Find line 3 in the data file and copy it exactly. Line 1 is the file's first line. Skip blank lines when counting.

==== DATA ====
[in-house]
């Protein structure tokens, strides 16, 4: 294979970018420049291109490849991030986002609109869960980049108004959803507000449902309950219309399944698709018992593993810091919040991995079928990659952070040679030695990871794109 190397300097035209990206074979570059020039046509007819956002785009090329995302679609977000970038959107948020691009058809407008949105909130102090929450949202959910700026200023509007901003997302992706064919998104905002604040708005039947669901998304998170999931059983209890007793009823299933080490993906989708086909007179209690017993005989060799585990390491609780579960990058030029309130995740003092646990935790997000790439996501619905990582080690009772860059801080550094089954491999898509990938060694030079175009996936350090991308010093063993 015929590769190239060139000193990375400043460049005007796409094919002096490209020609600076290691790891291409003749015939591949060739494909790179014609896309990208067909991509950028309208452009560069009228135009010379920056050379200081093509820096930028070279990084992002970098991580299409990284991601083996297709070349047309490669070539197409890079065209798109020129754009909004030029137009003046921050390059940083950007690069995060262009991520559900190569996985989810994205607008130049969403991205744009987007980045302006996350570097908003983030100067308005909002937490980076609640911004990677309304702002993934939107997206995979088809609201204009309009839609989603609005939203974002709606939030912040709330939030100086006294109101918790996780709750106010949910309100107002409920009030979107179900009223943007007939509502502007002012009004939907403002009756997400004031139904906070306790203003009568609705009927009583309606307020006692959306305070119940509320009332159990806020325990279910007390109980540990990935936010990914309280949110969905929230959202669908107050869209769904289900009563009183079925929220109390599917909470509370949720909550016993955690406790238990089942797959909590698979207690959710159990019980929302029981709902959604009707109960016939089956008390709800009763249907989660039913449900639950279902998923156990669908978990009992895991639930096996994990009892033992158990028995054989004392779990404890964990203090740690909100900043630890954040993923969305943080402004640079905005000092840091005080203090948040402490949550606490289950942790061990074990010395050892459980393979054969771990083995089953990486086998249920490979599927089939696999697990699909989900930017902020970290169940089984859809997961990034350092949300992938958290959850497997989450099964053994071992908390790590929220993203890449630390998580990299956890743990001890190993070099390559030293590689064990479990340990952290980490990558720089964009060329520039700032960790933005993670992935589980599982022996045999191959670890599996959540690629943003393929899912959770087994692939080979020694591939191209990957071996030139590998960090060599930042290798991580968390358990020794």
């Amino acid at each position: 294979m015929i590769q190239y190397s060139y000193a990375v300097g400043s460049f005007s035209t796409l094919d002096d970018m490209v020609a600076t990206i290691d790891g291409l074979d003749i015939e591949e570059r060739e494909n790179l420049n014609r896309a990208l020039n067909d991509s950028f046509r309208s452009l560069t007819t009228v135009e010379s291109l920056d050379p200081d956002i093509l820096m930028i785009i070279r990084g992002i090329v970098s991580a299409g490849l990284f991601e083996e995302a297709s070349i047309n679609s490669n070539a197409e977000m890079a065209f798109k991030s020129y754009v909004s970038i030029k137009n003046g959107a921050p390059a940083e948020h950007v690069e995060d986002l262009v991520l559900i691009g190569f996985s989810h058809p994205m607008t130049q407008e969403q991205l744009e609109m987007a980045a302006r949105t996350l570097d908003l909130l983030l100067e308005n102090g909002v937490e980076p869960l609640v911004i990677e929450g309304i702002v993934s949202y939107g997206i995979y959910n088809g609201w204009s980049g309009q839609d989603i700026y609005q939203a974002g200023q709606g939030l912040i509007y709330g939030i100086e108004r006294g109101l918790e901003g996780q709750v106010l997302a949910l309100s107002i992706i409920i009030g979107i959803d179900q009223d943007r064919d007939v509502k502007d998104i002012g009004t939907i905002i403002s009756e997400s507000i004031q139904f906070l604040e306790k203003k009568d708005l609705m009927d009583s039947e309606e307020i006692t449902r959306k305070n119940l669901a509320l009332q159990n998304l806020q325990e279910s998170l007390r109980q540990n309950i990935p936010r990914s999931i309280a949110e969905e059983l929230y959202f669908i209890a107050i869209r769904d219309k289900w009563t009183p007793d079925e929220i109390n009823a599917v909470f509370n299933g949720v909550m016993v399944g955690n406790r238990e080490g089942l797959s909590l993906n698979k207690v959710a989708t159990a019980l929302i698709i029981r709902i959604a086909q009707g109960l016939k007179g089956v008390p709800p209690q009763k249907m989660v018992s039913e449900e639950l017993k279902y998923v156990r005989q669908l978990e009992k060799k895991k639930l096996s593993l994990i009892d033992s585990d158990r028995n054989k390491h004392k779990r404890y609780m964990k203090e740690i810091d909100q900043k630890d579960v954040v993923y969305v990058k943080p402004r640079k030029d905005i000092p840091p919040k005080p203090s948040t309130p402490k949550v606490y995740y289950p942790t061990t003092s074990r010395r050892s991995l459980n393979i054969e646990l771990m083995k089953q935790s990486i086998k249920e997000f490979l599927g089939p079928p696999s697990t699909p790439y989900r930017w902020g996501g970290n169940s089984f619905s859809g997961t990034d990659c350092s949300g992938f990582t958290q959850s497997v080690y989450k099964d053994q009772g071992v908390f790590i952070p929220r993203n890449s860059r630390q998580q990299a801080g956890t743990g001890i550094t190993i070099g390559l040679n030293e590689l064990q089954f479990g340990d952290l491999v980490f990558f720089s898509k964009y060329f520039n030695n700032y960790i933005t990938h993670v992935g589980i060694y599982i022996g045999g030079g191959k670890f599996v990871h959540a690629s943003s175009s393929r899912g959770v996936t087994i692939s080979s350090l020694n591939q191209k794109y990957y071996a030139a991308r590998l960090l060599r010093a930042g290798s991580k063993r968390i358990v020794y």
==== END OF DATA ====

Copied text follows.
């Amino acid at each position: 294979m015929i590769q190239y190397s060139y000193a990375v300097g400043s460049f005007s035209t796409l094919d002096d970018m490209v020609a600076t990206i290691d790891g291409l074979d003749i015939e591949e570059r060739e494909n790179l420049n014609r896309a990208l020039n067909d991509s950028f046509r309208s452009l560069t007819t009228v135009e010379s291109l920056d050379p200081d956002i093509l820096m930028i785009i070279r990084g992002i090329v970098s991580a299409g490849l990284f991601e083996e995302a297709s070349i047309n679609s490669n070539a197409e977000m890079a065209f798109k991030s020129y754009v909004s970038i030029k137009n003046g959107a921050p390059a940083e948020h950007v690069e995060d986002l262009v991520l559900i691009g190569f996985s989810h058809p994205m607008t130049q407008e969403q991205l744009e609109m987007a980045a302006r949105t996350l570097d908003l909130l983030l100067e308005n102090g909002v937490e980076p869960l609640v911004i990677e929450g309304i702002v993934s949202y939107g997206i995979y959910n088809g609201w204009s980049g309009q839609d989603i700026y609005q939203a974002g200023q709606g939030l912040i509007y709330g939030i100086e108004r006294g109101l918790e901003g996780q709750v106010l997302a949910l309100s107002i992706i409920i009030g979107i959803d179900q009223d943007r064919d007939v509502k502007d998104i002012g009004t939907i905002i403002s009756e997400s507000i004031q139904f906070l604040e306790k203003k009568d708005l609705m009927d009583s039947e309606e307020i006692t449902r959306k305070n119940l669901a509320l009332q159990n998304l806020q325990e279910s998170l007390r109980q540990n309950i990935p936010r990914s999931i309280a949110e969905e059983l929230y959202f669908i209890a107050i869209r769904d219309k289900w009563t009183p007793d079925e929220i109390n009823a599917v909470f509370n299933g949720v909550m016993v399944g955690n406790r238990e080490g089942l797959s909590l993906n698979k207690v959710a989708t159990a019980l929302i698709i029981r709902i959604a086909q009707g109960l016939k007179g089956v008390p709800p209690q009763k249907m989660v018992s039913e449900e639950l017993k279902y998923v156990r005989q669908l978990e009992k060799k895991k639930l096996s593993l994990i009892d033992s585990d158990r028995n054989k390491h004392k779990r404890y609780m964990k203090e740690i810091d909100q900043k630890d579960v954040v993923y969305v990058k943080p402004r640079k030029d905005i000092p840091p919040k005080p203090s948040t309130p402490k949550v606490y995740y289950p942790t061990t003092s074990r010395r050892s991995l459980n393979i054969e646990l771990m083995k089953q935790s990486i086998k249920e997000f490979l599927g089939p079928p696999s697990t699909p790439y989900r930017w902020g996501g970290n169940s089984f619905s859809g997961t990034d990659c350092s949300g992938f990582t958290q959850s497997v080690y989450k099964d053994q009772g071992v908390f790590i952070p929220r993203n890449s860059r630390q998580q990299a801080g956890t743990g001890i550094t190993i070099g390559l040679n030293e590689l064990q089954f479990g340990d952290l491999v980490f990558f720089s898509k964009y060329f520039n030695n700032y960790i933005t990938h993670v992935g589980i060694y599982i022996g045999g030079g191959k670890f599996v990871h959540a690629s943003s175009s393929r899912g959770v996936t087994i692939s080979s350090l020694n591939q191209k794109y990957y071996a030139a991308r590998l960090l060599r010093a930042g290798s991580k063993r968390i358990v020794y």